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Having a friend make headline news by becoming the embodiment of everything wrong in the world was not how I imagined my evening would begin. Scott Smith, one of the hosts of the Recovering From Religion podcast, top dog activist for Military Association of Atheists and Freethinkers (MAAF ), father of three, and all around good guy, turned a very dark corner earlier today. He shot and killed his wife and then took his own life just as police arrived. Three school age girls are going home to relatives instead of their own bedrooms and welcoming arms of their parents. The footsteps of mom and dad in the hall to tuck them in are now permanently relegated to memory and dreams. The loving smile of dad is now a porcelain veneer of menace boiling beneath. Some might take offense to all this imagery, but the reality is whether mental illness was the primary cause or not (many say it was his losing to ptsd), he murdered his wife. He committed domestic violence. I feel that the constant woe of his ptsd being the cause removes some accountability from Scott's plate, and I am not going to have that. We can discuss this reality without eviscerating him. This was a man who was keenly aware of how ptsd affected him. His years in the military and then learning to live as a civilian activist out there to protect vets and bring further understanding to ptsd is important. He is not without his own weaknesses, and maybe the news of his wife's divorce pushed him to an edge he had never traversed before. This does not lessen or change the fact he committed domestic violence. He murdered his wife. He took an opportunity to control his life how he saw fit, and forced his soon to be ex-wife to follow. He even called the police and told them what he was doing. Once again, someone burned it all down because it wasn't going their way and they had to have absolute control. Does it really need to be said for the millionth time that mental health is a huge issue that is still taking baby steps to become a mature discussion in this country? And right now is the time in our community of freethinkers to seriously evaluate this issue in our own ranks. We cannot always see or know what is going on behind closed doors in our friends' lives, but we can consistently promote a very personal avenue of communication to find these dark moments in our impulses and try to diffuse them before they become tragedy. We can be active participants in our local communities to demand better crisis services without stigma. We can educate our communities that staying in the hospital for mental health reasons is not a thing to be embarrassed or ashamed of. Self-care must happen or we cannot take care of those we love. We will hurt them as we hurt ourselves. I have personally been to that dark edge and back, and luckily my family and I walked away intact. I didn't hide, but embraced help for once. But that was only after barely waking up from an intentional overdose because I couldn't process my guilt. Some might look back and say Scott was a good man who had his own demons that got the better of him. Some might look back and say he was a bad man, letting this murder define his legacy. What we should be looking back on is how we can help prevent more of these types of violent episodes from occurring due to any number of reasons, simply by being present and demanding we all take care of ourselves through proper programs and resources instead of the way Scott did it in the end. PTSD didn't kill his wife. He did. Let's prevent this from happening again.
Bible Stories Few Read to the Bitter End, Episode 4: Lot, Biblical Proof of PT SD. Copeland and Robertson say PTSD is not biblical, but the story of Lot begs to differ. I also bring up Sarah Palin's demonizing of combat vets suffering from PTSD, and share some tips and networks if you or a loved one needs help dealing with PTSD.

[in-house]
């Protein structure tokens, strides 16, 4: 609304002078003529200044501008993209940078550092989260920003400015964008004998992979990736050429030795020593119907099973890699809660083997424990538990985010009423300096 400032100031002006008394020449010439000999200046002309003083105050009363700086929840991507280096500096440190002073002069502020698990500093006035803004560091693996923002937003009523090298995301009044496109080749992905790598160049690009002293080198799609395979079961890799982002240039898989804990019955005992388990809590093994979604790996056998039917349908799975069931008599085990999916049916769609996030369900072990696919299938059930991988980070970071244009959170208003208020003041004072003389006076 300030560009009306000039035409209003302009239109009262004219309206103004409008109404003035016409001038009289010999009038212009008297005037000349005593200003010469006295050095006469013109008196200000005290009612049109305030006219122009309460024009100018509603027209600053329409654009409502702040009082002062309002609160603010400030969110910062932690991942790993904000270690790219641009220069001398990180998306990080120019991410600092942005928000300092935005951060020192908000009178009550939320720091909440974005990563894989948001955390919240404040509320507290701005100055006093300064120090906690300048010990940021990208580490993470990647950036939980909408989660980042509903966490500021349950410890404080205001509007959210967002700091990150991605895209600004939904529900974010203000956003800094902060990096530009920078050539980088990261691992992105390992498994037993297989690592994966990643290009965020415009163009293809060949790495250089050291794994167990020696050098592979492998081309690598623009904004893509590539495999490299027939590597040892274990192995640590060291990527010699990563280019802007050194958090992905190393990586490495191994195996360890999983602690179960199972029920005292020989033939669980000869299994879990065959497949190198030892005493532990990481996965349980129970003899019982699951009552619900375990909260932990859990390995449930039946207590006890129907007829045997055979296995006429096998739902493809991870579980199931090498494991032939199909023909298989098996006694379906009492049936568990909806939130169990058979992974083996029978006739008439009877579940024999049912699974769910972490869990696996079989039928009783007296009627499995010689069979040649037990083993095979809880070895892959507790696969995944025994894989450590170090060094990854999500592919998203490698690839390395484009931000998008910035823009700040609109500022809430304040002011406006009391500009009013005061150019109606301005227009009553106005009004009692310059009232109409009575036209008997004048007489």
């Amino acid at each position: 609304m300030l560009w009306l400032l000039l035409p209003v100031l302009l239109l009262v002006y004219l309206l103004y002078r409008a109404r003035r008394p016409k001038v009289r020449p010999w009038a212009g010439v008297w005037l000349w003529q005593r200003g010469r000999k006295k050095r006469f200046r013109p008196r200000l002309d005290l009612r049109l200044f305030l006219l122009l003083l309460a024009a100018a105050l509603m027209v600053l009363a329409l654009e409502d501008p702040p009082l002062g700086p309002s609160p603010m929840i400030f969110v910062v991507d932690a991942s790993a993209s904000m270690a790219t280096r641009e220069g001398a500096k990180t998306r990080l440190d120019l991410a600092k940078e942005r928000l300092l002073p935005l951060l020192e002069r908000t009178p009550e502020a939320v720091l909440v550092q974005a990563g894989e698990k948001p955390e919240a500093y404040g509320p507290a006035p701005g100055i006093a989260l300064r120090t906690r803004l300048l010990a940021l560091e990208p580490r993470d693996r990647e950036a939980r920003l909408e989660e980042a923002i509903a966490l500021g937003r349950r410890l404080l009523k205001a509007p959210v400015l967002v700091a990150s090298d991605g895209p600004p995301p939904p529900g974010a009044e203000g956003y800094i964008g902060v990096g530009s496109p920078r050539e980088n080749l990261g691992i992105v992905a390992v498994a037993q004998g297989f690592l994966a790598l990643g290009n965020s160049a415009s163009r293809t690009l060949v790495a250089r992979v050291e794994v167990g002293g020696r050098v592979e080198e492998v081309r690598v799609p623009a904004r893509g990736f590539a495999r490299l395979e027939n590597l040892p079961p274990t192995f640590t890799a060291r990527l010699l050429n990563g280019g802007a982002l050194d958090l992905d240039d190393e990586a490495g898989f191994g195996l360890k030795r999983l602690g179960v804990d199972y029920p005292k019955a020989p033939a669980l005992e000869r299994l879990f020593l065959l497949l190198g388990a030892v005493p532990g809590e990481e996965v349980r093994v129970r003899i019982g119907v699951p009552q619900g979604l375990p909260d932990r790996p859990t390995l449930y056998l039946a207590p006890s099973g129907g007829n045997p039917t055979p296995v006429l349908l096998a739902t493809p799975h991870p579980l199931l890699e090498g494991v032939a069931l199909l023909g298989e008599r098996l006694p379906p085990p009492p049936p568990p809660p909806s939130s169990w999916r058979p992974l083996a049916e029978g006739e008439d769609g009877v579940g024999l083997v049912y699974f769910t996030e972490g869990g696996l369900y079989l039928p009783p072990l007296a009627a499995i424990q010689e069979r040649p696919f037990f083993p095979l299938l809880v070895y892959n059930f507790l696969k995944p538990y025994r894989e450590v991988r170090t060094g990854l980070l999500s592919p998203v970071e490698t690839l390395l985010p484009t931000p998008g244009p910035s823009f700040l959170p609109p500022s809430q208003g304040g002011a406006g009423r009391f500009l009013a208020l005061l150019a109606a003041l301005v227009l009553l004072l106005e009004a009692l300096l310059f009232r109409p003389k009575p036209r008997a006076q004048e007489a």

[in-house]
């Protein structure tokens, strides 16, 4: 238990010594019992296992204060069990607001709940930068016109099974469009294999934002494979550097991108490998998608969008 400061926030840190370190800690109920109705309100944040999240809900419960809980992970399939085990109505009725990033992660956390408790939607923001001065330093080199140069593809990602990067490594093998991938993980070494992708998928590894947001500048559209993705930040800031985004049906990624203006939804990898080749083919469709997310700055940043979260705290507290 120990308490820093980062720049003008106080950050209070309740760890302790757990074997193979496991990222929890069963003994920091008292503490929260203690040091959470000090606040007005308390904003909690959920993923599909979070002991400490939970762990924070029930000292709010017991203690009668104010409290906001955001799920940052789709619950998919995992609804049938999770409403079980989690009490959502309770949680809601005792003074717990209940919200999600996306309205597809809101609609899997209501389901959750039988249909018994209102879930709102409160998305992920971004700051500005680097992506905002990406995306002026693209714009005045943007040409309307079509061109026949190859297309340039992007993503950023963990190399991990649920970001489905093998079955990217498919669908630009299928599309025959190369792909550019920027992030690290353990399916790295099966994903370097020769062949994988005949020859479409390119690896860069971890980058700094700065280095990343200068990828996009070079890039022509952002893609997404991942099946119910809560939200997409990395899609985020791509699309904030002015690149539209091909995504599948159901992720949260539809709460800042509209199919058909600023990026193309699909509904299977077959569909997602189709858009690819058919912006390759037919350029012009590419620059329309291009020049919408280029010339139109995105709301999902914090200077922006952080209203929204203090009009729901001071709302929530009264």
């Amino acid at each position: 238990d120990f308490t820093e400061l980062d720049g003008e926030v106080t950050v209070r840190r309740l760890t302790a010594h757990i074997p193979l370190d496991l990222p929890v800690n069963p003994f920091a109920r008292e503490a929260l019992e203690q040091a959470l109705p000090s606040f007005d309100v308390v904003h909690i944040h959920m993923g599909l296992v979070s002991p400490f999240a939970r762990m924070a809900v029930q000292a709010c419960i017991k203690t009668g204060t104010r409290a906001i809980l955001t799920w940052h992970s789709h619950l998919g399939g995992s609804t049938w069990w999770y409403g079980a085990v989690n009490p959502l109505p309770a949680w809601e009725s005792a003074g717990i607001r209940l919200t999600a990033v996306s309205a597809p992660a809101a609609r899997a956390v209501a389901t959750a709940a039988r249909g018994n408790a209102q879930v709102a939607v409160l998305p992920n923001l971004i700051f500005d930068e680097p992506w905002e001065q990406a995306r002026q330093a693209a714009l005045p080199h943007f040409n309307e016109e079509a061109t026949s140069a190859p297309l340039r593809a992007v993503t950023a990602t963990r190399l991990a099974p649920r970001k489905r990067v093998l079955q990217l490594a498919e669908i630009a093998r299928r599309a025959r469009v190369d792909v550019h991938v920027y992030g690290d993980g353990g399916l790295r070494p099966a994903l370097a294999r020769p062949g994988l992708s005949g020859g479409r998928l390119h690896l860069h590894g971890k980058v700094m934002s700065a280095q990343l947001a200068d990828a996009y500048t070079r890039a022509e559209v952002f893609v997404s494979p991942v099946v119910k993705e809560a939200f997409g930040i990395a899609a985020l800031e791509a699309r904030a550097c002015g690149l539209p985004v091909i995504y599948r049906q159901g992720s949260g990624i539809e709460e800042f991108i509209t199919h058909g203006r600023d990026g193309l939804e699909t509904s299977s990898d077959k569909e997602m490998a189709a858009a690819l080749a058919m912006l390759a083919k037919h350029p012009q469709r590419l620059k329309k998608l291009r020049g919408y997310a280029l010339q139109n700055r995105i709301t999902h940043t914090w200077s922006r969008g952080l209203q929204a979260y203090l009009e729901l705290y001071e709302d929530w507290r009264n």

**This is a reblog since I have some nosey relatives following me around on the net. Might as well just give it all out there, right?** I have been on a journey of disbelief in religion for my entire life. Over the last six or seven years, I finally reached that final destination of atheism and am confident in who I am and what this means in my life. Getting to that point, has been one hell of a fight of control over my life. Only child, born in the late 70s to a Pentecostal family, I was indoctrinated early on in life. My earliest memories are not without this church. This place of worship was a kind one, filled with a lot of love and enthusiasm. I do not remember a single sermon threatening fire and brimstone, but we only attended until I reached 9 years of age, so I never got anything more than learning right versus wrong and the evils of temptation from Gospel Bill shows. But I had been involved in the church long enough that the motivation to succeed at being a good follower of Christ was already burning within. I remember the day I asked Jesus into my heart. Pastor Jerry was knelt next to me at the pew and leaned over and asked me,”Amanda, do you want the Lord Jesus in your heart?” My mom was standing near by, tears streaming down her face with pride, and naturally, at age five I did not comprehend what it meant to let this guy name Jesus in my heart, but I liked the attention so naturally I said yes. I was baptized a week later. Several months after that a select number of us from Sunday School were gathered in one of the quieter classrooms, and we were taught about speaking in tongues. Then we were encouraged to pray, and feel what god was trying to tell us. Then we were encouraged to vocalize what we were being told. Thus began the recruitment competition for a gifted child in the class. I tried so hard to hear what the Lord was saying. He spoke through my mother all the time. My mother sung in the choir, fervently spoke in tongues when services reached a fevered pitch during the singing and prayer, and was generally an obedient wife. I wanted to be the same naturally. I prayed and prayed. I wanted my chance to be in the light and acknowledged by something positive in my life. I started praying, feeling that desire to know God, or know acceptance in general. I even kick started the process by mumbling under my breath Boom-shaka-laka. It sounded similar to what the adults would say when they prayed so maybe this would put my own tongue on the right track? Needless to say, after about 20 minutes the spotlight landed. But it was on the girl next to me. She actually was crying and speaking in tongues. She had me beat. And so did my father. Ironically, my father was active with the other "brothers", intensely studied the Bible, and believed that Christ would surely come back in 1988. With my mother, they seemingly modeled the picture perfect family. Naturally, the model didn't match the reality. My earliest memories of my father are angry ones. Shouting behind closed doors, hearing various items crash off the sides of the walls, and his general contempt for me and who I was. I ended up being angry and depressed early on. My mother often defended his abusive rages. Needless to say, I continued to wet the bed until a very late age (nearly 12), habitually lied, stole and destroyed items that were special to them out of anger (this started by the age of 5). I was one hot mess, and either received whippings, slaps, punches, threats, and even forced to pack my bags several times over by the age of 8. My parents did not seek true professional help for me though. They would speak with the pastor of the church, or their religious based marriage counselor who tried to explain to me (on only two occasions) that the lying, bed wetting and theft were symptoms of my flesh overruling my spirit. Not very helpful, but pretty much teaching me it was my fault these two adults couldn't maintain their marriage. All this under the pretense of religious duty. We dropped out of church for a year. I am unsure what the falling out with the church was all about, but when they banned my grandfather from seeing me anymore around that same period in time, I overheard the accusation that dad broke away from the church because they wouldn't help with childcare. Either way, we ended up at a new church called Trinity Fellowship. It was in its beginnings and we held services in an elementary school gymnasium on Sundays. Eventually, a new church was built. Good memories during those days. Life wasn't as angry at church. It was a fresh start. That year I was abused sexually by my father as well. Mom was ill and hospital ridden, and dad panicked. Not excusing it, just what it is. I remember him sitting on my bed one of the mornings afterward and apologizing for what he did, and not to tell mom since she was too ill to handle the news. He assured me he would talk to her about it. Naturally that never happened, but at the same time, in a way I wasn't angry at first because it was the first time I received attention from him that didn't involve being threatened, screamed at or hit. This was 1988. Mom eventually got well and came home after a month away. God didn't return, and I remember hearing the screaming and yelling behind closed doors again. Mom trying to pacify this monster of a man and items crashing against the walls again. I remember laying on the couch downstairs, pulling my grandmother's handmade afghan over my head and crying out of fear. Church members eventually showed up and counseled my father, but after that night we randomly attended church. The physical and verbal abuse escalated once again and I behaved even worse. Still no help. By the time I was thirteen and fourteen, I had begun sharing what had been happening to me with friends, but with all the habitual lying I had already been caught at, no one would believe me. You would think they would connect the dots with my behavior right? I had NEVER spoken of being mistreated. I had lied about simple things like attending a concert I hadn't really been too and such. That is when I realized that despite my dad's behavior behind closed doors, the man actually had a sparkling reputation in our town. I couldn't bring him down, or my mother, a first grade teacher of some nearly 20 years at that point. Needless to say, at 16, I ran away with my very first boyfriend and got married. We ended up having two children together in the 3 years we were together off and on. Sadly, the abuse cycle continued with me. During this time I found myself completely rejecting God in my heart, but would still call on Him to help me during times of stress. When I look further back on my life and the things that had an influence on my belief and lack there of, I think the two biggest factors that contributed to my waking up would be the family history of abuse I had to confront, and the fact that since I was 5, I was reading newspapers, keeping involved in world debates and in general educating myself in my free time. I just wish I could have applied it sooner and avoided all the heartache in my life. Needless to say, it all hit a crescendo about 8 years ago. My youngest daughter, at this point 8 years old, and much like myself, experienced abuse by her own father and uncle, add to that my frustration with her misbehavior (bed wetting, lying, theft, violent rages towards her siblings). I couldn't get help from her doctor, the schools wouldn't step up, and I was so poor I couldn't get her help. Add to that my own personal life drama. I was so blind and lost in my own problems that I ended up whipping her with a belt one night and turned her bottom black and blue. It is eery when you suddenly have an epiphany and look back at that moment. It only took 15 minutes after whipping her for my blind eyes to open to the reality of what I had done. I'd become my father. Needless to say, I immediately called my ex-sister inlaw (remarried and divorced again by this time) to come over, along with my newly ex-husband. We went to the hospital to document everything, had the kids go home with her for the night and contact the appropriate authorities. I called my mother, ashamed for what I had done and neglected to do for my daughter. I needed someone to talk to, and since my parents had alienated extended family, they were the only people I had to call. And I was dumbfounded at her reply when I told her what happened. She literally asked me why I would have bothered to get children services involved? That was it. I was finished with God. I realized what a delusion I had really been living under. I was dismayed at how I had neglected to step up and pay attention to what was happening in my home because I was so wrapped up in my own blind search for answers. The last 8 years has been a process of rebuilding my life. Confronting my demons and getting help, not trying to pray them away. I will not show the arrogance of my parents and take the attitude that if God forgives me, then that is enough. I want to make sure that this stops, and stops NOW. I was ordered to only 6 weeks anger management by the court, but I opted to extend that and attended intensive therapy for 3 years. I served time in jail, worked on a reunification program, but realized my life was so unstable I needed to protect my daughters, so they were lovingly adopted by a wonderful family near by. I still have contact with them whenever possible, and overall, their life is stable, safe, and they are getting the right structure they need to be sure that they know what normal is. I never would have accomplished any of this recovery if I had remained with a church. My own father is attending yet another church, but I highly doubt he has confronted what he has done with other church members. I know he has still never admitted the full truth to my mother about what he has done to me sexually, and she was there when he verbally and physically hurt me and did nothing. I hold no hope for her whatsoever. I still get reprimands about how I live in sin and need to find god in my life. And I look at the examples I have personally seen, I look at the transgressions against my own children that I had previously justified under biblical thought, and I refuse to submit to such blind behavior any longer. Sadly, I have been to several different therapy groups and have met many more in my shoes, and I realize I might receive some heavy handed criticism here for my transgressions against my family, but I want others out there who have been victims, and have created victims, to know that you have to take responsibility and step forward out of the haze you are living in.